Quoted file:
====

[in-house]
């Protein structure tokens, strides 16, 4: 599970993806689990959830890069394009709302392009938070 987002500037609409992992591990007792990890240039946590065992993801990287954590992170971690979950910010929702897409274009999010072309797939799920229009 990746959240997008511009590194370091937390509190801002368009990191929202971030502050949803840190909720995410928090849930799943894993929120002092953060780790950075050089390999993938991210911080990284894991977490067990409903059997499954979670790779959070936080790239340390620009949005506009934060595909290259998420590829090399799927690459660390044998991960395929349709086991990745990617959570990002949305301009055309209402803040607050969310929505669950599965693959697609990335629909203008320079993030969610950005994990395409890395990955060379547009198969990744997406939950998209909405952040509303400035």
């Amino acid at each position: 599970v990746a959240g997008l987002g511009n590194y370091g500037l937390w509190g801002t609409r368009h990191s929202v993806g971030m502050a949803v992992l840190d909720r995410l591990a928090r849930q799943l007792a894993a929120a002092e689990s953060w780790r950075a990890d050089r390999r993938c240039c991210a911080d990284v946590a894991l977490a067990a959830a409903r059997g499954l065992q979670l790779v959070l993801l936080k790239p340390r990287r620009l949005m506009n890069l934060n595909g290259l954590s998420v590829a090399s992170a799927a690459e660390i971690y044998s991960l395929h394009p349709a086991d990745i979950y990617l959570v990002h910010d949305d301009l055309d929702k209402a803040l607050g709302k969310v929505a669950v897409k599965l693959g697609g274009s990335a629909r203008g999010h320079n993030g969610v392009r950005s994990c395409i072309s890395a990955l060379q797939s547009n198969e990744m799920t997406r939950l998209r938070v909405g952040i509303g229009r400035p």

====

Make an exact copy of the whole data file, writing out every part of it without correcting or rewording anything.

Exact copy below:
[in-house]
């Protein structure tokens, strides 16, 4: 599970993806689990959830890069394009709302392009938070 987002500037609409992992591990007792990890240039946590065992993801990287954590992170971690979950910010929702897409274009999010072309797939799920229009 990746959240997008511009590194370091937390509190801002368009990191929202971030502050949803840190909720995410928090849930799943894993929120002092953060780790950075050089390999993938991210911080990284894991977490067990409903059997499954979670790779959070936080790239340390620009949005506009934060595909290259998420590829090399799927690459660390044998991960395929349709086991990745990617959570990002949305301009055309209402803040607050969310929505669950599965693959697609990335629909203008320079993030969610950005994990395409890395990955060379547009198969990744997406939950998209909405952040509303400035």
């Amino acid at each position: 599970v990746a959240g997008l987002g511009n590194y370091g500037l937390w509190g801002t609409r368009h990191s929202v993806g971030m502050a949803v992992l840190d909720r995410l591990a928090r849930q799943l007792a894993a929120a002092e689990s953060w780790r950075a990890d050089r390999r993938c240039c991210a911080d990284v946590a894991l977490a067990a959830a409903r059997g499954l065992q979670l790779v959070l993801l936080k790239p340390r990287r620009l949005m506009n890069l934060n595909g290259l954590s998420v590829a090399s992170a799927a690459e660390i971690y044998s991960l395929h394009p349709a086991d990745i979950y990617l959570v990002h910010d949305d301009l055309d929702k209402a803040l607050g709302k969310v929505a669950v897409k599965l693959g697609g274009s990335a629909r203008g999010h320079n993030g969610v392009r950005s994990c395409i072309s890395a990955l060379q797939s547009n198969e990744m799920t997406r939950l998209r938070v909405g952040i509303g229009r400035p």